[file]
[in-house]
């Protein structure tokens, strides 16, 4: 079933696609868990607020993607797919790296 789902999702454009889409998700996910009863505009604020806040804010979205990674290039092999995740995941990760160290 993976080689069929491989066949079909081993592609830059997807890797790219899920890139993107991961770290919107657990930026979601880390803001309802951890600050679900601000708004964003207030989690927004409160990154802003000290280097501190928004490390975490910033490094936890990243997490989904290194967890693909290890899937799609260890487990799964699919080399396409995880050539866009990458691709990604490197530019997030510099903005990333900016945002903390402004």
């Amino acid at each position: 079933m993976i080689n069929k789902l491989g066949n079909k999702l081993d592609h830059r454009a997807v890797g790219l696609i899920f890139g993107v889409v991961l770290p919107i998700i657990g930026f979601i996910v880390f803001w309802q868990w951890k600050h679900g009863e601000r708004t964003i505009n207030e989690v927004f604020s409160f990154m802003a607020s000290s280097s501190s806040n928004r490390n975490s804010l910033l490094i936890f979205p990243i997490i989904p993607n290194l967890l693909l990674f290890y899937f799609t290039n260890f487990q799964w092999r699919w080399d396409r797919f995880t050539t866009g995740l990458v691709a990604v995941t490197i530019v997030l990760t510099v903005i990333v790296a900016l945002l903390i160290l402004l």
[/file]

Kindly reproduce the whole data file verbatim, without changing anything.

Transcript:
[in-house]
């Protein structure tokens, strides 16, 4: 079933696609868990607020993607797919790296 789902999702454009889409998700996910009863505009604020806040804010979205990674290039092999995740995941990760160290 993976080689069929491989066949079909081993592609830059997807890797790219899920890139993107991961770290919107657990930026979601880390803001309802951890600050679900601000708004964003207030989690927004409160990154802003000290280097501190928004490390975490910033490094936890990243997490989904290194967890693909290890899937799609260890487990799964699919080399396409995880050539866009990458691709990604490197530019997030510099903005990333900016945002903390402004």
């Amino acid at each position: 079933m993976i080689n069929k789902l491989g066949n079909k999702l081993d592609h830059r454009a997807v890797g790219l696609i899920f890139g993107v889409v991961l770290p919107i998700i657990g930026f979601i996910v880390f803001w309802q868990w951890k600050h679900g009863e601000r708004t964003i505009n207030e989690v927004f604020s409160f990154m802003a607020s000290s280097s501190s806040n928004r490390n975490s804010l910033l490094i936890f979205p990243i997490i989904p993607n290194l967890l693909l990674f290890y899937f799609t290039n260890f487990q799964w092999r699919w080399d396409r797919f995880t050539t866009g995740l990458v691709a990604v995941t490197i530019v997030l990760t510099v903005i990333v790296a900016l945002l903390i160290l402004l």